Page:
Yet another planet has been discovered outside our solar system. But the significance is not in the finding since astronomers have been finding new planets – some with life-sustaining potentials – almost every month or so.
An expanding sphere of superheated plasma surges outward from a dying star viewed from the surface of a planet in this artist’ concept.
What’s significant in the latest find is that the new planet shows how our Earth would be like when our sun begins to die. The newly discovered planet also has a year roughly equal to Earth’s.
Only about 10 dying red giant stars are known to harbor planets; the new solar system is among the most distant of these.
Our sun will become a red giant in a few billion years, likely vaporizing Earth.
The finding, to be detailed in the November issue of Astrophysical Journal, was made by a team led by Penn State astronomer Alex Wolszczan.
The new planet, spotted using the Hobby-Eberly Telescope at the McDonald Observatory in West Texas, circles its bloated parent star every 360 days and is located about 300 light-years away, in the constellation Perseus.
The red giant star is twice as massive and about 10 times larger than the sun. Its planet is about the size of Jupiter or larger and was discovered using the so-called wobble technique, in which astronomers look for slight wiggles in a star’s motion created by the gravitational tug of orbiting planets.
The discovery could help astronomers understand what will happen to our sun’s brood of planets when it exhausts its store of hydrogen fuel and its outer envelope begins to swell. When that happens in an estimated 5 billion years, our sun will be so big that it will engulf the inner planets and most likely Earth. But long before that happens, life on our planet will have perished and its seas will have boiled away.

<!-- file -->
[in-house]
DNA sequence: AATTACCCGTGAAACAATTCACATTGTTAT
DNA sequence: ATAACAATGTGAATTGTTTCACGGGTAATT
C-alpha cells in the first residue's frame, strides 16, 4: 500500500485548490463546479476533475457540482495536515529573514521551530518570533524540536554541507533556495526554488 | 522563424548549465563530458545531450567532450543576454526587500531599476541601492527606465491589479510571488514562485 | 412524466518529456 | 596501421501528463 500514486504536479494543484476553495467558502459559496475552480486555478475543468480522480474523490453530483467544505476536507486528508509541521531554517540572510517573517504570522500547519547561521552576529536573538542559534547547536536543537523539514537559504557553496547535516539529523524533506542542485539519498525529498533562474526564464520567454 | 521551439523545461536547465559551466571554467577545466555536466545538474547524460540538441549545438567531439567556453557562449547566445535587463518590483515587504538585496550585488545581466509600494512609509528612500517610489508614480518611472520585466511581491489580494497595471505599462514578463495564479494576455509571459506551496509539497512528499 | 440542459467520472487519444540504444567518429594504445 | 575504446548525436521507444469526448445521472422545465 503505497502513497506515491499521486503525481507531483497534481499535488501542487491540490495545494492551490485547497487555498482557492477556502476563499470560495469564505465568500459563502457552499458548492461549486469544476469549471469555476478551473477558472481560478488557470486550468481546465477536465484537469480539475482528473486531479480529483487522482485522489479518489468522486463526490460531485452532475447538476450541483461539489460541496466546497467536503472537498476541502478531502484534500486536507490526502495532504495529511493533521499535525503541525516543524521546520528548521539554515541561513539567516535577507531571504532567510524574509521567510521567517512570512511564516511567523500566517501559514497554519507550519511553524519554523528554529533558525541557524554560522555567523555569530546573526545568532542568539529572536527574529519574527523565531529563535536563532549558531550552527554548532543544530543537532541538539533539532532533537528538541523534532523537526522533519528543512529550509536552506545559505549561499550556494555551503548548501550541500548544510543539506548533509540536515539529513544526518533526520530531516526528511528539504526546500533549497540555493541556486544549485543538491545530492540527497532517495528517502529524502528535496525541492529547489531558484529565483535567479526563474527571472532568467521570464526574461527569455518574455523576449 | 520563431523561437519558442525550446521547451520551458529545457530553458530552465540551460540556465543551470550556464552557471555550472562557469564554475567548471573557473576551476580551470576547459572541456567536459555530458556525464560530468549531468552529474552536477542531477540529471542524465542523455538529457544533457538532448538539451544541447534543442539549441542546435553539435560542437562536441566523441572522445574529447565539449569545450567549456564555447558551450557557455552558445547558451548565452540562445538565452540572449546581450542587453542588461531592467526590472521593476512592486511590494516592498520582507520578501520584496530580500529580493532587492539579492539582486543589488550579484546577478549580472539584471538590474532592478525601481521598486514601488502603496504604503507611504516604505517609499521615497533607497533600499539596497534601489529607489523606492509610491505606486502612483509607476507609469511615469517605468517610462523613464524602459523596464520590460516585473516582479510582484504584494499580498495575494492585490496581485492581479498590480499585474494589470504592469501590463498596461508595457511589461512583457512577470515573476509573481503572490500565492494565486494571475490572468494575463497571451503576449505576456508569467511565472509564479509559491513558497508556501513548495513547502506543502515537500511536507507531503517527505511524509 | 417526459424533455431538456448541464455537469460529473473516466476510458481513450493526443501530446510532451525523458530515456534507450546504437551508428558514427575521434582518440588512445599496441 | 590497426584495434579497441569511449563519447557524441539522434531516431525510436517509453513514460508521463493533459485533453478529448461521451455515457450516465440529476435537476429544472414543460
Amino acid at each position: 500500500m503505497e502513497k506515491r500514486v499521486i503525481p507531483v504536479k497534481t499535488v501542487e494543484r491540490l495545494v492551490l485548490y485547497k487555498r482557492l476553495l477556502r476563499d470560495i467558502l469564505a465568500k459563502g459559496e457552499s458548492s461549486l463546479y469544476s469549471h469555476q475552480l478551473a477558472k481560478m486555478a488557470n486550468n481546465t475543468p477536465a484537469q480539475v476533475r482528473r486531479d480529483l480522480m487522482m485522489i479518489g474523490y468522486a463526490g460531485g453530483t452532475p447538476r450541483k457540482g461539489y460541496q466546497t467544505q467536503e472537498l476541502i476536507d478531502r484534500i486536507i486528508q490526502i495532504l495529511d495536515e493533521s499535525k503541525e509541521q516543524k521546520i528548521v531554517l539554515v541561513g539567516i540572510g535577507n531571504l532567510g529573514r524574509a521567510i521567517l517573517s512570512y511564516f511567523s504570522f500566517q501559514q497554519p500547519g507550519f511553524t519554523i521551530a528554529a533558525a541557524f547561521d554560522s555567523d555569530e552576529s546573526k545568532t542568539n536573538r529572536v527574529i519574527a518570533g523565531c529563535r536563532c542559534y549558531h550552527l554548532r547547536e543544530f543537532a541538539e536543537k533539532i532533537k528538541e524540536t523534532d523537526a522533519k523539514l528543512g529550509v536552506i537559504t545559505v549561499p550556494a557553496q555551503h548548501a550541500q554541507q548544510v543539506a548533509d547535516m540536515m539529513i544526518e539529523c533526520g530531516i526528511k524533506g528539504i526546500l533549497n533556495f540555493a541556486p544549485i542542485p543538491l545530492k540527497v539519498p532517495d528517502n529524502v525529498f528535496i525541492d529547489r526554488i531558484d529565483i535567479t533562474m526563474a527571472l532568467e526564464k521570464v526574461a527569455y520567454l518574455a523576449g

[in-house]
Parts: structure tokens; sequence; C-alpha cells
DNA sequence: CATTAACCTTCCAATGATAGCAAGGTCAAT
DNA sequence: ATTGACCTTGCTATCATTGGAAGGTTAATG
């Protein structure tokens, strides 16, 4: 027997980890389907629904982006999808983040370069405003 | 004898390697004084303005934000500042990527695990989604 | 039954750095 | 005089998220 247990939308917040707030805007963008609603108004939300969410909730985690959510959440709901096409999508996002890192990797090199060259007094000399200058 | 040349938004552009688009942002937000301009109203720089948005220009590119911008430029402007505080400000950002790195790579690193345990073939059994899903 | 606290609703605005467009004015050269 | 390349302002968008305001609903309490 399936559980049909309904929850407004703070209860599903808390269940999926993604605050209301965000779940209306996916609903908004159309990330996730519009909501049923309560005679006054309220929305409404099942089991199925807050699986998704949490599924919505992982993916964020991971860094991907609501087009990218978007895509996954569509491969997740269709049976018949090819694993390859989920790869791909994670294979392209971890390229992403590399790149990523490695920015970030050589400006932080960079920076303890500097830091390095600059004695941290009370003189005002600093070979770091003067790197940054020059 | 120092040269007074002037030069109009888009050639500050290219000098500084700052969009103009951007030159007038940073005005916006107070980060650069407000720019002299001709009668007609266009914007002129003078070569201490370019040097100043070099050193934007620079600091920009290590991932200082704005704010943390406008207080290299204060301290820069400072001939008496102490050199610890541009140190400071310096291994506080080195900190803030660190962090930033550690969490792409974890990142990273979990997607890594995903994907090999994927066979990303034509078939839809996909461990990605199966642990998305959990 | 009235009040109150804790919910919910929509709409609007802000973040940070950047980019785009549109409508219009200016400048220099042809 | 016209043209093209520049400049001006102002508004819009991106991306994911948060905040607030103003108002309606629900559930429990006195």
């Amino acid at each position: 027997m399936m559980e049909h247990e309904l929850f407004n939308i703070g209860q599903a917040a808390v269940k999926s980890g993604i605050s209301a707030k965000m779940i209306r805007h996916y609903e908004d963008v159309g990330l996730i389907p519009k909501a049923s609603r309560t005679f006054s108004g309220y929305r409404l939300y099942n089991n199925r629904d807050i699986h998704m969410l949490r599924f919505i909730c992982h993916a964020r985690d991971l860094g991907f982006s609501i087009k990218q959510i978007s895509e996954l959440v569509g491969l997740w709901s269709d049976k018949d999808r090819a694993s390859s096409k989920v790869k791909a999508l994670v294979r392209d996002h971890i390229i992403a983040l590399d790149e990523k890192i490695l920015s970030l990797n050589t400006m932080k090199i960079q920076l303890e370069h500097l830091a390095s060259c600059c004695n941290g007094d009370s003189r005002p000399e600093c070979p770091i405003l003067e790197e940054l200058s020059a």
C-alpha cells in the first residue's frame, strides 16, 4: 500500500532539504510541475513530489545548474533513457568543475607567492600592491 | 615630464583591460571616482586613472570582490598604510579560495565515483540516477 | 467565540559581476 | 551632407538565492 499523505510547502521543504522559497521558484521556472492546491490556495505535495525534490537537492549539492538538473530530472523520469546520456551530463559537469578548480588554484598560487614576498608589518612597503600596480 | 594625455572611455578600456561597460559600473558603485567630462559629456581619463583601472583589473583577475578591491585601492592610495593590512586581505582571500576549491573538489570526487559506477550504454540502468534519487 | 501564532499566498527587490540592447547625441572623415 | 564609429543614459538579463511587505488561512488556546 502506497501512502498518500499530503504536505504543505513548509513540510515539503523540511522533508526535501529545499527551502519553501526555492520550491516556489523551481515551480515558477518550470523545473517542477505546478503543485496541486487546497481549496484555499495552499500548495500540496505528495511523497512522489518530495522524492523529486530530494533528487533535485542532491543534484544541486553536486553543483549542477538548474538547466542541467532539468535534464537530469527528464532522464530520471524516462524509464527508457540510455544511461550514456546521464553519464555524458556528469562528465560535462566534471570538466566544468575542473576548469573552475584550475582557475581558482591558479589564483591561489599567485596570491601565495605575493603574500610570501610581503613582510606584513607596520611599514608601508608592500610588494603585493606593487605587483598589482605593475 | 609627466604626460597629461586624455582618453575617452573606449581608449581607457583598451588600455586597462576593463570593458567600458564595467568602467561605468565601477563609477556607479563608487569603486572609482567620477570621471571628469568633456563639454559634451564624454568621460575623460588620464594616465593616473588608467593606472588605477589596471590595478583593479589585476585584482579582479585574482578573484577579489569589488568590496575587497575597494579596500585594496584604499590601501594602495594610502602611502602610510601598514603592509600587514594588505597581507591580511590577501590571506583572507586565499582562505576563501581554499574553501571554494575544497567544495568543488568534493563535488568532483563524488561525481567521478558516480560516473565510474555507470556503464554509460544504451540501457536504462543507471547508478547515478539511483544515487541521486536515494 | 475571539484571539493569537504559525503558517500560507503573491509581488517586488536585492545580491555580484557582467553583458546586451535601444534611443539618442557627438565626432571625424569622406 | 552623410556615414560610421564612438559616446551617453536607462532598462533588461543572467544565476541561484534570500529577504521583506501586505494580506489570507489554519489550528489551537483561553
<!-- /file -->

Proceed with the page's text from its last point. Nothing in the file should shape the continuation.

“Our sun probably will make the Earth uninhabitable in about 2 billion years because it will get hotter and hotter as it evolves on its way to becoming a red giant,” Wolszczan said.
Our sun’s slow death will throw the orbits of the remaining planets out of whack. Some planets might collide with one another, and new ones could form from the resulting debris. And while all the organisms on Earth will have disappeared by that time, life could arise anew on other worlds in our solar system. Scientists speculate that there is more than enough time during a star’s giant phase for life to evolve again.
As our sun expands, the spherical boundary within which liquid water can exist, called the habitable zone, will also expand, so that now frigid planets and moons in our solar system could become warm enough for life in the future.
“In our solar system, places like Europa-a satellite of Jupiter that now is covered by a thick layer of water ice-might warm up enough to support life for more than a billion years or so,” Wolszczan said.
After the red giant phase, a star enters the final stage of evolution. It casts off its outer gas layers, leaving behind a compact stellar corpse called a white dwarf, which will smolder until all its remaining heat is radiated away.
Of course we will all be long gone when our sun begins to show the first signs of its impending death.
But with the power of our imagination, we could already see what’s coming in ahead in 10 billion years. Damn, we should be proud to be alive even for that reason alone! Our imagination knows no bound – we can fly through time and space! Isn’t that great?